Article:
Trending: Elizabeth Warren takes aim at Amazon’s taxes again during speech at Seattle rally

Already this year we’ve seen two Pacific Northwest mobile app development shops gobbled up by big companies: Ubermind was acquired by Deloitte, and Portland’s Small Society was purchased by Walmart.

Obviously, mobile app development is hot. And there’s a mad dash to try to find the best mobile designers and developers.

A new Seattle startup — led by entrepreneur  Kirill Zubovsky and backed by startup veteran Kelly Smith — is looking to capitalize on this trend. The company is called Scoutzie, and it is essentially an online marketplace where designers can display their work and potential customers can find them.

An app design by Kevin Allen of Keller, Texas on Scoutzie

It is a concept that is well known to Smith, the creator of Inkd and ImageKind. Both are online marketplaces that connect artistic types with those needing services. In the case of Inkd, it is logo, business card, letterhead and brochure design. (Editor’s note: Inkd is a GeekWire partner). At ImageKind, which was sold to CafePress in 2008, it is all about buyers and sellers of art coming together.

Smith, who now runs Zapd, a Seattle startup that allows individuals to create Web sites quickly and easily from their mobile phones, thinks there’s opportunity to bring mobile app designers together with a customer base that’s hungry for talent.

“There isn’t really a purely mobile-centric place for designers and those interested in hiring designers to come together.  That’s part one of Scoutzie,” Smith tells GeekWire. Mobile app designers from all over the world — the site currently lists designers from Germany, England, Hungary and beyond — can post their work and choose which projects they’d like to pursue.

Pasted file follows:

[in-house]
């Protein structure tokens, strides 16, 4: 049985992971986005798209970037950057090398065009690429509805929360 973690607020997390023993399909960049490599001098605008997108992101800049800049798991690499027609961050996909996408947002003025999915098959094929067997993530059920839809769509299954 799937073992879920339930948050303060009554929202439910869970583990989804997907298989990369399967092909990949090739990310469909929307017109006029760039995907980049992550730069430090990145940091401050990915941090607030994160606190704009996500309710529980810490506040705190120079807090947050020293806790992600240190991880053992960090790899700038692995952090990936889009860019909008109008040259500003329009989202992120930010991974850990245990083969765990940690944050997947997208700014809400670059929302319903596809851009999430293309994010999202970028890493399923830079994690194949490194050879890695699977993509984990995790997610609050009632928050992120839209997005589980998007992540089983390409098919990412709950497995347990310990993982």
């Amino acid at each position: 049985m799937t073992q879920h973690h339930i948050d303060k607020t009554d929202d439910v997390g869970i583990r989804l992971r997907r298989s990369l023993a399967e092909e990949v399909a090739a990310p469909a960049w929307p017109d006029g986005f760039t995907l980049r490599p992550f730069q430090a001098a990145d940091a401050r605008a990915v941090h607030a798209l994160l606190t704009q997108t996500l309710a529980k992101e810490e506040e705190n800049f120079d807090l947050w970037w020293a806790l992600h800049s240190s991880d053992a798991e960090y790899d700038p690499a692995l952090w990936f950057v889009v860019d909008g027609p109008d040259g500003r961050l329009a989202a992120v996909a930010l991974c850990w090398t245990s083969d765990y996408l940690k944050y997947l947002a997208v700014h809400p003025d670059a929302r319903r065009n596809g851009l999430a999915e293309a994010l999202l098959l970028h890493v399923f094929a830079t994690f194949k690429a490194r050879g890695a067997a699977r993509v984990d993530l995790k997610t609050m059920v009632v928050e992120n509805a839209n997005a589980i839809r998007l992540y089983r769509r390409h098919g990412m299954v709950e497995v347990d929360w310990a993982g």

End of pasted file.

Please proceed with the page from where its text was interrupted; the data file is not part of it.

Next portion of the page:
Kirill Zubovsky

In fact, Smith said that the mobile app ecosystem is developing so fast that many designers haven’t yet had the opportunity to work on a commercial mobile or tablet app yet.

“The various complexities around designing for iOS versus designing for the many Android screens makes it that much more complicated for designers,” he said. “And thus also creates a very limited pool of talent for those looking to get things built.”

Scoutzie — which Smith describes as an experiment — wants to play the role of matchmaker in this fast-changing world.

Adds Zubovsky, who has been building the service on his own with the advice and backing of Smith.

“The goal is to let great mobile designers showcase their work and then connect them with people looking to create the next best mobile applications,” he said. “Mobile is exploding and it makes sense to have a resource that is focused solely on mobile, and in our case, outstanding mobile design.”

Like what you're reading? Subscribe to GeekWire's free newsletters to catch every headline


Job Listings on GeekWork

Find more jobs on GeekWork. Employers, post a job here.